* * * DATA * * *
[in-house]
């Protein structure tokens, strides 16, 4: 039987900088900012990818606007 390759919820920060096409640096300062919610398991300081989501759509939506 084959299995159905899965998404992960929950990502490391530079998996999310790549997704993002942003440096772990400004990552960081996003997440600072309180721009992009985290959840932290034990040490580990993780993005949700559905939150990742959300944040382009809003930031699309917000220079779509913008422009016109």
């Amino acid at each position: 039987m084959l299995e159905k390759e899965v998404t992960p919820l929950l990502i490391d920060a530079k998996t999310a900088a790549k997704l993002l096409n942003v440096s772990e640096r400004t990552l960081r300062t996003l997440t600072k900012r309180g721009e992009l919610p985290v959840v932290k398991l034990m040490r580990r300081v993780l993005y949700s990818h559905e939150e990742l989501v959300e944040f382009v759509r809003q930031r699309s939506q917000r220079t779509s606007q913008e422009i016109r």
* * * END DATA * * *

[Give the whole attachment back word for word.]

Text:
[in-house]
């Protein structure tokens, strides 16, 4: 039987900088900012990818606007 390759919820920060096409640096300062919610398991300081989501759509939506 084959299995159905899965998404992960929950990502490391530079998996999310790549997704993002942003440096772990400004990552960081996003997440600072309180721009992009985290959840932290034990040490580990993780993005949700559905939150990742959300944040382009809003930031699309917000220079779509913008422009016109």
């Amino acid at each position: 039987m084959l299995e159905k390759e899965v998404t992960p919820l929950l990502i490391d920060a530079k998996t999310a900088a790549k997704l993002l096409n942003v440096s772990e640096r400004t990552l960081r300062t996003l997440t600072k900012r309180g721009e992009l919610p985290v959840v932290k398991l034990m040490r580990r300081v993780l993005y949700s990818h559905e939150e990742l989501v959300e944040f382009v759509r809003q930031r699309s939506q917000r220079t779509s606007q913008e422009i016109r």